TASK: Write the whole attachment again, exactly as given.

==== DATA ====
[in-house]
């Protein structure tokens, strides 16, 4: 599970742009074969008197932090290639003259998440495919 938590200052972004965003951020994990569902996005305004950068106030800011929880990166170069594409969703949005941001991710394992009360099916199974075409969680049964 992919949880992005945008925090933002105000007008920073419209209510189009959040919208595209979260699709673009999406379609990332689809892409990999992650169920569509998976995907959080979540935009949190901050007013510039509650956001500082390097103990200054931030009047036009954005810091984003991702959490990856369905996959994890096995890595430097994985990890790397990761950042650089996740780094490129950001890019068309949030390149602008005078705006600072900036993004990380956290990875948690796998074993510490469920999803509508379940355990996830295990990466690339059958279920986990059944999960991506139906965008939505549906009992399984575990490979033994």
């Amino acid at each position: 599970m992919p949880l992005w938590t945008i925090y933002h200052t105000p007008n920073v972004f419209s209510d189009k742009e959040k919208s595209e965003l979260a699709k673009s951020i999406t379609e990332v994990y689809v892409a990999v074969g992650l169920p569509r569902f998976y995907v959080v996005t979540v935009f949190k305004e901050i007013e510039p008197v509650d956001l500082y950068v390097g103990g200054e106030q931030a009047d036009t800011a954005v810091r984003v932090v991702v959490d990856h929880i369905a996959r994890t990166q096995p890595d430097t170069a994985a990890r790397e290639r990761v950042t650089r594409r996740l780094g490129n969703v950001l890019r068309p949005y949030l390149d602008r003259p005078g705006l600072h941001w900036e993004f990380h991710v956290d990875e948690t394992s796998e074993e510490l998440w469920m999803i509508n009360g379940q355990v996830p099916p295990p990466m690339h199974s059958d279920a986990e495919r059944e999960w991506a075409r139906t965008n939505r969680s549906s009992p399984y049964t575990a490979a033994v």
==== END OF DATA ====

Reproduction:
[in-house]
């Protein structure tokens, strides 16, 4: 599970742009074969008197932090290639003259998440495919 938590200052972004965003951020994990569902996005305004950068106030800011929880990166170069594409969703949005941001991710394992009360099916199974075409969680049964 992919949880992005945008925090933002105000007008920073419209209510189009959040919208595209979260699709673009999406379609990332689809892409990999992650169920569509998976995907959080979540935009949190901050007013510039509650956001500082390097103990200054931030009047036009954005810091984003991702959490990856369905996959994890096995890595430097994985990890790397990761950042650089996740780094490129950001890019068309949030390149602008005078705006600072900036993004990380956290990875948690796998074993510490469920999803509508379940355990996830295990990466690339059958279920986990059944999960991506139906965008939505549906009992399984575990490979033994």
């Amino acid at each position: 599970m992919p949880l992005w938590t945008i925090y933002h200052t105000p007008n920073v972004f419209s209510d189009k742009e959040k919208s595209e965003l979260a699709k673009s951020i999406t379609e990332v994990y689809v892409a990999v074969g992650l169920p569509r569902f998976y995907v959080v996005t979540v935009f949190k305004e901050i007013e510039p008197v509650d956001l500082y950068v390097g103990g200054e106030q931030a009047d036009t800011a954005v810091r984003v932090v991702v959490d990856h929880i369905a996959r994890t990166q096995p890595d430097t170069a994985a990890r790397e290639r990761v950042t650089r594409r996740l780094g490129n969703v950001l890019r068309p949005y949030l390149d602008r003259p005078g705006l600072h941001w900036e993004f990380h991710v956290d990875e948690t394992s796998e074993e510490l998440w469920m999803i509508n009360g379940q355990v996830p099916p295990p990466m690339h199974s059958d279920a986990e495919r059944e999960w991506a075409r139906t965008n939505r969680s549906s009992p399984y049964t575990a490979a033994v």